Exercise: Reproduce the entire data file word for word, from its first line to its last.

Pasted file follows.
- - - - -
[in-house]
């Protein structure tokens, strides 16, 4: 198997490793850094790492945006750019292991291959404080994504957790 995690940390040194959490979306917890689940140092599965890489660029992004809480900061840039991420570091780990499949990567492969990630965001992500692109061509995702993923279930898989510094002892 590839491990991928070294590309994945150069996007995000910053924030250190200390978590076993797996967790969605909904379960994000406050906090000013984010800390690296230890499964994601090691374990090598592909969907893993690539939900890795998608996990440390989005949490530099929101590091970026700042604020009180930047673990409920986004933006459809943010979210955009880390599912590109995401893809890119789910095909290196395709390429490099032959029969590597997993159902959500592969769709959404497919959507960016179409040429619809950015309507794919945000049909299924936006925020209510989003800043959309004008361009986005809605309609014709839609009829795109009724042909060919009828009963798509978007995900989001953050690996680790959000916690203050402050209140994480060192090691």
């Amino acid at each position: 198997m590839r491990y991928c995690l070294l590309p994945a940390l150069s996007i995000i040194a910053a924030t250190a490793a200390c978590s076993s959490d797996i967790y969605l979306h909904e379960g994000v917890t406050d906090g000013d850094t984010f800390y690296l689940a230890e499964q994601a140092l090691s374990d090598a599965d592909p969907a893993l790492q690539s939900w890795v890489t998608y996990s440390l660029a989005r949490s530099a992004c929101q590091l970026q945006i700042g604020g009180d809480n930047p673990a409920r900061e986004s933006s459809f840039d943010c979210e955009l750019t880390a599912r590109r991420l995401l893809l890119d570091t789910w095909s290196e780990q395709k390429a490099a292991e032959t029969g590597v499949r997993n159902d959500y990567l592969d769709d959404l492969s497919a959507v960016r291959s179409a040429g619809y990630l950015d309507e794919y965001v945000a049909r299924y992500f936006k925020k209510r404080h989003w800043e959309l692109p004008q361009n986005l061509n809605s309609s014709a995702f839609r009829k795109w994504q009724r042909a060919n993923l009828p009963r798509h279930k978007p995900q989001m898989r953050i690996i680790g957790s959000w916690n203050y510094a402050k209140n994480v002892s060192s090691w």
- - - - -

[in-house]
């Protein structure tokens, strides 16, 4: 198997490793850094790492945006750019292991291959404080994504957790 995690940390040194959490979306917890689940140092599965890489660029992004809480900061840039991420570091780990499949990567492969990630965001992500692109061509995702993923279930898989510094002892 590839491990991928070294590309994945150069996007995000910053924030250190200390978590076993797996967790969605909904379960994000406050906090000013984010800390690296230890499964994601090691374990090598592909969907893993690539939900890795998608996990440390989005949490530099929101590091970026700042604020009180930047673990409920986004933006459809943010979210955009880390599912590109995401893809890119789910095909290196395709390429490099032959029969590597997993159902959500592969769709959404497919959507960016179409040429619809950015309507794919945000049909299924936006925020209510989003800043959309004008361009986005809605309609014709839609009829795109009724042909060919009828009963798509978007995900989001953050690996680790959000916690203050402050209140994480060192090691």
């Amino acid at each position: 198997m590839r491990y991928c995690l070294l590309p994945a940390l150069s996007i995000i040194a910053a924030t250190a490793a200390c978590s076993s959490d797996i967790y969605l979306h909904e379960g994000v917890t406050d906090g000013d850094t984010f800390y690296l689940a230890e499964q994601a140092l090691s374990d090598a599965d592909p969907a893993l790492q690539s939900w890795v890489t998608y996990s440390l660029a989005r949490s530099a992004c929101q590091l970026q945006i700042g604020g009180d809480n930047p673990a409920r900061e986004s933006s459809f840039d943010c979210e955009l750019t880390a599912r590109r991420l995401l893809l890119d570091t789910w095909s290196e780990q395709k390429a490099a292991e032959t029969g590597v499949r997993n159902d959500y990567l592969d769709d959404l492969s497919a959507v960016r291959s179409a040429g619809y990630l950015d309507e794919y965001v945000a049909r299924y992500f936006k925020k209510r404080h989003w800043e959309l692109p004008q361009n986005l061509n809605s309609s014709a995702f839609r009829k795109w994504q009724r042909a060919n993923l009828p009963r798509h279930k978007p995900q989001m898989r953050i690996i680790g957790s959000w916690n203050y510094a402050k209140n994480v002892s060192s090691w």